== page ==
Fourth of July - The 2020 Way

Tal Ater
Tal Ater
Published July 1, 2020

What a year and time to celebrate! We can all use the fun, and with the distance required between us, celebrating Independence Day - the 4th of July - this year may mean a lot of unfamiliar territory. Barbeques with your quarantine pod can be a great way to connect with friends and family because you will be outdoors. If you are staying distanced, or find yourself far away, you may not be able to meet with all of your family and friends. This doesn’t mean you can’t still have a great time.

4th of July

New technological possibilities, like being able to have parties on Zoom and Skype, have become great solutions to make your celebrations just as festive this year. If a socially distanced picnic is in your cards, we are offering some tips below on how to make that happen. No matter how you plan to do July 4th this year, good food, wine and cocktails should help us all remember how important our Independence is and how great our country can be!

Why do we BBQ on July 4th?

As the USA’s biggest outdoor cooking holiday, there is a bit of mixed history about why it is such a big holiday for barbecuing. According to food historians, political leaders were staging rallies to support Independence Day and used roasted pigs or oxen as a way to draw the crowds out. This morphed from a public gathering to a family event (thankfully for us this year) pre-World War II as the newly popularized charcoal grill became a possible household option. The commercialization of the holiday served many meat companies and producers so there was a big push from these companies to be sure that all families were buying their products. As a nation of immigrants, we celebrated with meats like frankfurters, wieners and hamburgers - and today these meats along with steaks have become an integral part of every July 4th party.

Tips for a Small BBQ

If you are fully socially quarantining, one great idea is to arrange a picnic basket swap with some friends where each of you is in charge of making a few dishes and you share them with each other through a swap. You can each sign onto Zoom at your set time and eat “together”.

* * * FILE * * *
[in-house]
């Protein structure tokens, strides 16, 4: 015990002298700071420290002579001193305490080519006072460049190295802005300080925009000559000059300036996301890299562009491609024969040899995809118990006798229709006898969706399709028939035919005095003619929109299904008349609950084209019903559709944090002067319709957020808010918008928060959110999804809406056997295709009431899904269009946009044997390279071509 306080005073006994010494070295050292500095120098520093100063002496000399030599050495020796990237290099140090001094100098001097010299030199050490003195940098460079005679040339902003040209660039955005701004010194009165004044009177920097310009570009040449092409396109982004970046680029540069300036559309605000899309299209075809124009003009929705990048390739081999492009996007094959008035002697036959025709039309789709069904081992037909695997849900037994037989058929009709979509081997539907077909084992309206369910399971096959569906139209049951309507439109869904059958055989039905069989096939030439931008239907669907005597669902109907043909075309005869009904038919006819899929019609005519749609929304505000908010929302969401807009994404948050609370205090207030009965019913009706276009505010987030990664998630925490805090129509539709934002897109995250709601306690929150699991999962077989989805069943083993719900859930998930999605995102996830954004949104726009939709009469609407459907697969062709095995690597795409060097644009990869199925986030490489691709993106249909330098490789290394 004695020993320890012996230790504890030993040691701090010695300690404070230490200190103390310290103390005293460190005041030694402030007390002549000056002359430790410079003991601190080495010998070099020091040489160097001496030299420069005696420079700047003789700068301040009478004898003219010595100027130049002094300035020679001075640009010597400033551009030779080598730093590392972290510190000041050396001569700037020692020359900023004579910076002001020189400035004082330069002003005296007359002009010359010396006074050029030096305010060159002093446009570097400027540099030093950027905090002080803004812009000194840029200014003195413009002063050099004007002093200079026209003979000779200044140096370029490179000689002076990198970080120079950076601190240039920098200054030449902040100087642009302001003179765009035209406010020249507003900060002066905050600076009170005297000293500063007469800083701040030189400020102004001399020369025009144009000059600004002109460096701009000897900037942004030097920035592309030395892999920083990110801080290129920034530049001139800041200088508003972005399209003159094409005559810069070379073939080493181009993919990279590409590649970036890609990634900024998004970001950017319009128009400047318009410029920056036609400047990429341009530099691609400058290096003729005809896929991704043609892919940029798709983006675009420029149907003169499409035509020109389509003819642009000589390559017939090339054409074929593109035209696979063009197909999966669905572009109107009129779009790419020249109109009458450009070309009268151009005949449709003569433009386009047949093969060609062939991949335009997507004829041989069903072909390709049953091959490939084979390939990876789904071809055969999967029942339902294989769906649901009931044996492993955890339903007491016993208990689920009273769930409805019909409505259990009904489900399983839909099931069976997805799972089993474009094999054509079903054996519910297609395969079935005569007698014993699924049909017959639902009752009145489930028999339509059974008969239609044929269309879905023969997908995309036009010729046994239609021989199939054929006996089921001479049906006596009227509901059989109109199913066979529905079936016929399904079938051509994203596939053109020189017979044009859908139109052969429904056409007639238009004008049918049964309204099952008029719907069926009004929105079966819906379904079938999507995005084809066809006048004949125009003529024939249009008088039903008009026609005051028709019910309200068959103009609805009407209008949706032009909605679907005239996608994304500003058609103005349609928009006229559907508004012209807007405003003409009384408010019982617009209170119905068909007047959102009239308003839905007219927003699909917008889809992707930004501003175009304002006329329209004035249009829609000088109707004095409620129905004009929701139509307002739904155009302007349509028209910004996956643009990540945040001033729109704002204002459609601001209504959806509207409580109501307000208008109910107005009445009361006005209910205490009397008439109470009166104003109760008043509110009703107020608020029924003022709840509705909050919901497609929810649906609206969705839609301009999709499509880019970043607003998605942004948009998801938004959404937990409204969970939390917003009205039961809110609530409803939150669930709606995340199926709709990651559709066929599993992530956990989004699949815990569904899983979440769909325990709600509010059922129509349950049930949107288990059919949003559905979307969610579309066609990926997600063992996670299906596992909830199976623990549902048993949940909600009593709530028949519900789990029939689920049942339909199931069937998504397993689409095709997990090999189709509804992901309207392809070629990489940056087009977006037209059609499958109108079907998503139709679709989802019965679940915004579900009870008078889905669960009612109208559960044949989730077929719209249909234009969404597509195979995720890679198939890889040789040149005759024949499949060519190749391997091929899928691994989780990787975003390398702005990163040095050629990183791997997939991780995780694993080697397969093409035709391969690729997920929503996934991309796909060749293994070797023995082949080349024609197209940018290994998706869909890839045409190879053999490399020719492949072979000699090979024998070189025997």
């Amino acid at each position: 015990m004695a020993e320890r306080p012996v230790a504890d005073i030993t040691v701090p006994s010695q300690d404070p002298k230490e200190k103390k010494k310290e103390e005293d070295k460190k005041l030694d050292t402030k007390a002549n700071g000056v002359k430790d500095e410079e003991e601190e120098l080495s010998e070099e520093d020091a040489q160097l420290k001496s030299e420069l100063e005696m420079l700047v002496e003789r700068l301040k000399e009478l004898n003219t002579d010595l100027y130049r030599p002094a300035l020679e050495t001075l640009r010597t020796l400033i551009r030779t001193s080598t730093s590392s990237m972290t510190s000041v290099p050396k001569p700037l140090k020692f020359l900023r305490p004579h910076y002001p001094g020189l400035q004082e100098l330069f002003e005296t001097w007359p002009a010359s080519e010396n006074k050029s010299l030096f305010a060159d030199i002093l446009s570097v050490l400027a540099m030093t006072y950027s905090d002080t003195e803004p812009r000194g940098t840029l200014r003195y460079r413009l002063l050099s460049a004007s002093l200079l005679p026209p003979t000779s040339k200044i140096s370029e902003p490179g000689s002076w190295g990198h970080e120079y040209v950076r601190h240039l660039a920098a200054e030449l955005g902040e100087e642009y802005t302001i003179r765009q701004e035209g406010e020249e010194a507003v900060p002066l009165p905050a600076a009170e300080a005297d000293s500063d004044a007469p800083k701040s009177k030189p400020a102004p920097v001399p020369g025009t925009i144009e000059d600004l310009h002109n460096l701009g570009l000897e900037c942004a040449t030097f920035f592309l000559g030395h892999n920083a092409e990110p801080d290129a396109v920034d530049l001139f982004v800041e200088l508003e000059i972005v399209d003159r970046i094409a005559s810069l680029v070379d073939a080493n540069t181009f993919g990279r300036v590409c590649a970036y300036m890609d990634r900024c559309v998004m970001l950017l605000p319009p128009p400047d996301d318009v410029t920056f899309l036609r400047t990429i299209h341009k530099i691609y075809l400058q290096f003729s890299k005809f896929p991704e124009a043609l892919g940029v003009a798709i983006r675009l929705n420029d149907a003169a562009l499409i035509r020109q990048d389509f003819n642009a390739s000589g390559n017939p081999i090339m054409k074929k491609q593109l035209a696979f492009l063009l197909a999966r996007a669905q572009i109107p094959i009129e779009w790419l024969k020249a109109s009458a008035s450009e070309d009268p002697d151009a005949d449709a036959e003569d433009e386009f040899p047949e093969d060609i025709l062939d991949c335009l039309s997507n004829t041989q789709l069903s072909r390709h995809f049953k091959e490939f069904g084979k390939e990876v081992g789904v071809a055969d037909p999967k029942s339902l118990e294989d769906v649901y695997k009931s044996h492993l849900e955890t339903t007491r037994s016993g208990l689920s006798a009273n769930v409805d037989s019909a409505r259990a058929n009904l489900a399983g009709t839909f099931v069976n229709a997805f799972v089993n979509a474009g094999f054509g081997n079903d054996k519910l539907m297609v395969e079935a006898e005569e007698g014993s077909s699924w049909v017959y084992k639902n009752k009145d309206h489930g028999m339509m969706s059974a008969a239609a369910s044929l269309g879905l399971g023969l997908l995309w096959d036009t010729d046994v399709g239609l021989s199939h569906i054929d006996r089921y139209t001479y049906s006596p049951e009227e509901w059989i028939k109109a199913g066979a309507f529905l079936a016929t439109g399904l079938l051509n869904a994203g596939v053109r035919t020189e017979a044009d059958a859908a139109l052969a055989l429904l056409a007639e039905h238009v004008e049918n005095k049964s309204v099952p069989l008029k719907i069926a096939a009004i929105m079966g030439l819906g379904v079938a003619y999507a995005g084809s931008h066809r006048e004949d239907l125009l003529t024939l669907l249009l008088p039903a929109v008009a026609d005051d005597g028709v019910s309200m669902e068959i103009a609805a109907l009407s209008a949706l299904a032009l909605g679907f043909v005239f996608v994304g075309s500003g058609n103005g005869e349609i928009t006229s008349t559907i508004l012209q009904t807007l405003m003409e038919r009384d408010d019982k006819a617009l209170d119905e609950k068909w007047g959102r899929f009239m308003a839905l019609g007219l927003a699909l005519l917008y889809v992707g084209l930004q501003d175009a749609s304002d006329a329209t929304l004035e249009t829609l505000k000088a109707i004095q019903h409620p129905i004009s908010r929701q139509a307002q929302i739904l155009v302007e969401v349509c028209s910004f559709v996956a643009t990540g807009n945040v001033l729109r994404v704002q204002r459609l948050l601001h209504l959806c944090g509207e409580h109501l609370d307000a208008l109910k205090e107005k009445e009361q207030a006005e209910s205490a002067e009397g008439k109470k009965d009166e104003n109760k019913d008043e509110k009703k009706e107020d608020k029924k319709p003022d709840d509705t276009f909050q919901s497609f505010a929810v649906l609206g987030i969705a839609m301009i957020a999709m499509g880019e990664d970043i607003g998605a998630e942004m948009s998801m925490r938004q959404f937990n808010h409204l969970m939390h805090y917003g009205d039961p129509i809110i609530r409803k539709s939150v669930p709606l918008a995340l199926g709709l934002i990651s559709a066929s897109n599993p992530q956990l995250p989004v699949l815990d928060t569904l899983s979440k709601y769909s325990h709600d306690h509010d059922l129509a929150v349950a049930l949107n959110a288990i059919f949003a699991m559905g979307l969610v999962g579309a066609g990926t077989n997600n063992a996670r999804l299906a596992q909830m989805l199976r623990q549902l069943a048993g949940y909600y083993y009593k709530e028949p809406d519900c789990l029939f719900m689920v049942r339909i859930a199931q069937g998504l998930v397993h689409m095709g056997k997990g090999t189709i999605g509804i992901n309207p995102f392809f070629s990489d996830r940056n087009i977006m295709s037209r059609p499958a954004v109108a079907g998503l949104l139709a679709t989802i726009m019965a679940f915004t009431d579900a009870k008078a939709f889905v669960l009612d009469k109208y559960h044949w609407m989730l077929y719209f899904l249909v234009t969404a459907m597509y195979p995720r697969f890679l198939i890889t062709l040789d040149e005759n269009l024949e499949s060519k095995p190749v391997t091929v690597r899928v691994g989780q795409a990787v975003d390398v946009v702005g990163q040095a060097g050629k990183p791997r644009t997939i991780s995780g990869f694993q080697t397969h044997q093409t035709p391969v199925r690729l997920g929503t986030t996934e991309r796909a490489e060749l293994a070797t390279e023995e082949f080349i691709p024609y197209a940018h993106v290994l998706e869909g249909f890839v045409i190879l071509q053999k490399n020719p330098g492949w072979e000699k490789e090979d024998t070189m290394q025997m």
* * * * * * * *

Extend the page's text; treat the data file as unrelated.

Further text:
Corn on the cob on the BBQ
Sweet, smoky, and heavenly

If one person takes on the organizer role, you can send around a sign up, and based on the number of people, you will divide the responsibilities, just like in a potluck party. Your new, virtual potluck party should of course be prepared with all safety precautions in mind!

If you are doing an in-person, small barbeque, keep the menu focused on what the guests are interested in eating and drinking so that you don’t end up sweating over the grill for hours with too many leftovers for the smaller-than-normal crowd.

Take this as an opportunity to experiment and learn new BBQ techniques that will take your celebration to the next level.

Surprising Ingredients for your BBQ

Whether you are a born carnivore, or a vegetarian or vegan eater, there are so many fantastic vegetable options that you can barbeque besides the expected burgers and hot dogs. We collected some suggestions for non-meat options that maybe you didn’t know you could throw on the barbie.

  • Lettuce - Iceberg wedges with some olive oil and dressing on top make the world’s most deliciously simple grilled salad
  • Kale - see the recipe idea below from our Delicious expert, Kevin Fink
  • Rainbow skewers - imagine gorgeous rainbow vegetable options like red cherry tomatoes, yellow squash, orange carrots, purple (red) onion or purple eggplant, blue yams
  • Avocado - cut them in half and stick them straight on the grill. Drizzle with balsamic vinegar and some chopped cilantro for a healthy and summery snack or side dish.
  • Peaches, pineapples, bananas - oh my! Your apple pie can even be elevated by using grilled apples and top them with ice cream and chocolate syrup.


Recipe Idea - Grilled Kale Pesto


  • ½ cup pecans
  • ½ pound Tuscan kale, stemmed
  • 1½ cups extra-virgin olive oil, plus more for brushing
  • 3 marinated white anchovy fillets
  • 2 tablespoons fresh lemon juice
  • 1 small garlic clove
  • ¼ cup finely grated pecorino cheese, plus shaved pecorino for serving
  • Kosher salt
  • Pepper


Preheat the oven to 375°. Spread the pecans in a pie plate and toast for 7 minutes, until golden. Let cool, then coarsely chop.

Set up an ice bath. In a large saucepan of salted boiling water, blanch the kale until barely tender, about 2 minutes. Drain; transfer to the ice bath. Drain again and pat dry.

Light a grill and oil the grate. Spread the kale on the grate and grill over high heat, turning occasionally, until charred in spots, about 3 minutes. Let cool slightly, then coarsely chop. In a blender, combine the kale with the anchovies, lemon juice, garlic, half of the toasted pecans and the 1/4 cup of pecorino. With the machine on, gradually add the 1 1/2 cups of olive oil and puree until smooth. Season generously with salt and pepper.

The pesto can be an excellent topping to grilled fish, grilled meats, or pasta.

Recipe by Kevin Fink, adapted from Food & Wine.